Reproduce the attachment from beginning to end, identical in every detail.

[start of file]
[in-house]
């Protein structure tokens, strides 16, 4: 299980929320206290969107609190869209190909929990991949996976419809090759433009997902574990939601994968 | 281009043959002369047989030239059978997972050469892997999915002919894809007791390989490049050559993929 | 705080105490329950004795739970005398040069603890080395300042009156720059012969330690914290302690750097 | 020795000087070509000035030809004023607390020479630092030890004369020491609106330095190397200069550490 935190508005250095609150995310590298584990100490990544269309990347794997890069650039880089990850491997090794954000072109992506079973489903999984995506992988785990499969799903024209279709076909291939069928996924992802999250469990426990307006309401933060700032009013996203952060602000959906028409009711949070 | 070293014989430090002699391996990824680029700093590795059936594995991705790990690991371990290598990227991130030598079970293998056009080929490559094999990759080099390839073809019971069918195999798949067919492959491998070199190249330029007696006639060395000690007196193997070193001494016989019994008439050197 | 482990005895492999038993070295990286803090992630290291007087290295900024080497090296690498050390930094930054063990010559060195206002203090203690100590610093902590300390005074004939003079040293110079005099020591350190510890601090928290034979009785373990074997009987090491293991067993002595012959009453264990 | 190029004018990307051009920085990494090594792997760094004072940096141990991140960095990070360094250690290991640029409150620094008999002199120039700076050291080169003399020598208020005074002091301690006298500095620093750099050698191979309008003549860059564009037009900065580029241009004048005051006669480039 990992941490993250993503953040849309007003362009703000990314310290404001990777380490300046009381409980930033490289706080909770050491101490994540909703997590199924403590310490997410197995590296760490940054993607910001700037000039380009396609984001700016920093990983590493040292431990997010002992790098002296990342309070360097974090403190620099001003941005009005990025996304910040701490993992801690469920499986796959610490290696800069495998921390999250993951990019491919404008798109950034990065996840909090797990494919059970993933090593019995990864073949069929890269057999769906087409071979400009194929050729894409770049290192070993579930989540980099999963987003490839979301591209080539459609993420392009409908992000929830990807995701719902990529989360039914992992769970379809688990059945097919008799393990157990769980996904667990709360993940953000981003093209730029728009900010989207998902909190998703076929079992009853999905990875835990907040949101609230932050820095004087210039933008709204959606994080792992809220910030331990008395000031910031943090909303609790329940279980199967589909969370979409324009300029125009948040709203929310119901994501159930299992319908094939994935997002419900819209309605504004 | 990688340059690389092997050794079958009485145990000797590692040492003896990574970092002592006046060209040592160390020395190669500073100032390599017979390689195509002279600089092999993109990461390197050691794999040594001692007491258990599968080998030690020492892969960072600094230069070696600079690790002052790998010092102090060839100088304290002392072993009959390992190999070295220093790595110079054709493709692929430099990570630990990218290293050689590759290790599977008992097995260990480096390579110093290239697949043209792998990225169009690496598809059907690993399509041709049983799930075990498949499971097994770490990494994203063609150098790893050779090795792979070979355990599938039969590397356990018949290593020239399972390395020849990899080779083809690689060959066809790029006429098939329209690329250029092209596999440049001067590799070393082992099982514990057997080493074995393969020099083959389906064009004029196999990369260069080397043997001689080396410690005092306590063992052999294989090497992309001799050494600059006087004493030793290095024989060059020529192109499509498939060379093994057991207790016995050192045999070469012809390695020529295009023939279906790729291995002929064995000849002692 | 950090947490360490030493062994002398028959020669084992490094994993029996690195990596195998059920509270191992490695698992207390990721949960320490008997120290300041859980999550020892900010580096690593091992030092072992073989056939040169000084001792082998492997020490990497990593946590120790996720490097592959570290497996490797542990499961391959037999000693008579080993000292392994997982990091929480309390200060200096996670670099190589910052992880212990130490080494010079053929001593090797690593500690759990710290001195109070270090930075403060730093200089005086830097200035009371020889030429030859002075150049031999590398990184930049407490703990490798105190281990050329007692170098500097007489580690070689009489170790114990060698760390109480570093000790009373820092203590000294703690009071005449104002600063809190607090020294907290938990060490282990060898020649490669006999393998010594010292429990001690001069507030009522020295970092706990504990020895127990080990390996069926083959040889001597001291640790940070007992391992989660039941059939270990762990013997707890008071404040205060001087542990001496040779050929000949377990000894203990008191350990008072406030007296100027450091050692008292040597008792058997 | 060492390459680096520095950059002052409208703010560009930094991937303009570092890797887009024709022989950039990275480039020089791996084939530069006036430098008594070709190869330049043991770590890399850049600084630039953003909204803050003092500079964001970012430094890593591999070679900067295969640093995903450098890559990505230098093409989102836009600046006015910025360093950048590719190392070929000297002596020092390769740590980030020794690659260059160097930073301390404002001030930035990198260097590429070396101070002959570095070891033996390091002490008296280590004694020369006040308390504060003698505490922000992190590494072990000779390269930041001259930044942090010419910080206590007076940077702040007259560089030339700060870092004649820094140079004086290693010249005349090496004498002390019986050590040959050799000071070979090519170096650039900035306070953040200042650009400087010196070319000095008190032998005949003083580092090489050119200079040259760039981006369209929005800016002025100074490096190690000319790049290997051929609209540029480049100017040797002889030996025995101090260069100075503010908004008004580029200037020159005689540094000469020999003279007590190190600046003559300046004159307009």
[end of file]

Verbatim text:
[in-house]
């Protein structure tokens, strides 16, 4: 299980929320206290969107609190869209190909929990991949996976419809090759433009997902574990939601994968 | 281009043959002369047989030239059978997972050469892997999915002919894809007791390989490049050559993929 | 705080105490329950004795739970005398040069603890080395300042009156720059012969330690914290302690750097 | 020795000087070509000035030809004023607390020479630092030890004369020491609106330095190397200069550490 935190508005250095609150995310590298584990100490990544269309990347794997890069650039880089990850491997090794954000072109992506079973489903999984995506992988785990499969799903024209279709076909291939069928996924992802999250469990426990307006309401933060700032009013996203952060602000959906028409009711949070 | 070293014989430090002699391996990824680029700093590795059936594995991705790990690991371990290598990227991130030598079970293998056009080929490559094999990759080099390839073809019971069918195999798949067919492959491998070199190249330029007696006639060395000690007196193997070193001494016989019994008439050197 | 482990005895492999038993070295990286803090992630290291007087290295900024080497090296690498050390930094930054063990010559060195206002203090203690100590610093902590300390005074004939003079040293110079005099020591350190510890601090928290034979009785373990074997009987090491293991067993002595012959009453264990 | 190029004018990307051009920085990494090594792997760094004072940096141990991140960095990070360094250690290991640029409150620094008999002199120039700076050291080169003399020598208020005074002091301690006298500095620093750099050698191979309008003549860059564009037009900065580029241009004048005051006669480039 990992941490993250993503953040849309007003362009703000990314310290404001990777380490300046009381409980930033490289706080909770050491101490994540909703997590199924403590310490997410197995590296760490940054993607910001700037000039380009396609984001700016920093990983590493040292431990997010002992790098002296990342309070360097974090403190620099001003941005009005990025996304910040701490993992801690469920499986796959610490290696800069495998921390999250993951990019491919404008798109950034990065996840909090797990494919059970993933090593019995990864073949069929890269057999769906087409071979400009194929050729894409770049290192070993579930989540980099999963987003490839979301591209080539459609993420392009409908992000929830990807995701719902990529989360039914992992769970379809688990059945097919008799393990157990769980996904667990709360993940953000981003093209730029728009900010989207998902909190998703076929079992009853999905990875835990907040949101609230932050820095004087210039933008709204959606994080792992809220910030331990008395000031910031943090909303609790329940279980199967589909969370979409324009300029125009948040709203929310119901994501159930299992319908094939994935997002419900819209309605504004 | 990688340059690389092997050794079958009485145990000797590692040492003896990574970092002592006046060209040592160390020395190669500073100032390599017979390689195509002279600089092999993109990461390197050691794999040594001692007491258990599968080998030690020492892969960072600094230069070696600079690790002052790998010092102090060839100088304290002392072993009959390992190999070295220093790595110079054709493709692929430099990570630990990218290293050689590759290790599977008992097995260990480096390579110093290239697949043209792998990225169009690496598809059907690993399509041709049983799930075990498949499971097994770490990494994203063609150098790893050779090795792979070979355990599938039969590397356990018949290593020239399972390395020849990899080779083809690689060959066809790029006429098939329209690329250029092209596999440049001067590799070393082992099982514990057997080493074995393969020099083959389906064009004029196999990369260069080397043997001689080396410690005092306590063992052999294989090497992309001799050494600059006087004493030793290095024989060059020529192109499509498939060379093994057991207790016995050192045999070469012809390695020529295009023939279906790729291995002929064995000849002692 | 950090947490360490030493062994002398028959020669084992490094994993029996690195990596195998059920509270191992490695698992207390990721949960320490008997120290300041859980999550020892900010580096690593091992030092072992073989056939040169000084001792082998492997020490990497990593946590120790996720490097592959570290497996490797542990499961391959037999000693008579080993000292392994997982990091929480309390200060200096996670670099190589910052992880212990130490080494010079053929001593090797690593500690759990710290001195109070270090930075403060730093200089005086830097200035009371020889030429030859002075150049031999590398990184930049407490703990490798105190281990050329007692170098500097007489580690070689009489170790114990060698760390109480570093000790009373820092203590000294703690009071005449104002600063809190607090020294907290938990060490282990060898020649490669006999393998010594010292429990001690001069507030009522020295970092706990504990020895127990080990390996069926083959040889001597001291640790940070007992391992989660039941059939270990762990013997707890008071404040205060001087542990001496040779050929000949377990000894203990008191350990008072406030007296100027450091050692008292040597008792058997 | 060492390459680096520095950059002052409208703010560009930094991937303009570092890797887009024709022989950039990275480039020089791996084939530069006036430098008594070709190869330049043991770590890399850049600084630039953003909204803050003092500079964001970012430094890593591999070679900067295969640093995903450098890559990505230098093409989102836009600046006015910025360093950048590719190392070929000297002596020092390769740590980030020794690659260059160097930073301390404002001030930035990198260097590429070396101070002959570095070891033996390091002490008296280590004694020369006040308390504060003698505490922000992190590494072990000779390269930041001259930044942090010419910080206590007076940077702040007259560089030339700060870092004649820094140079004086290693010249005349090496004498002390019986050590040959050799000071070979090519170096650039900035306070953040200042650009400087010196070319000095008190032998005949003083580092090489050119200079040259760039981006369209929005800016002025100074490096190690000319790049290997051929609209540029480049100017040797002889030996025995101090260069100075503010908004008004580029200037020159005689540094000469020999003279007590190190600046003559300046004159307009």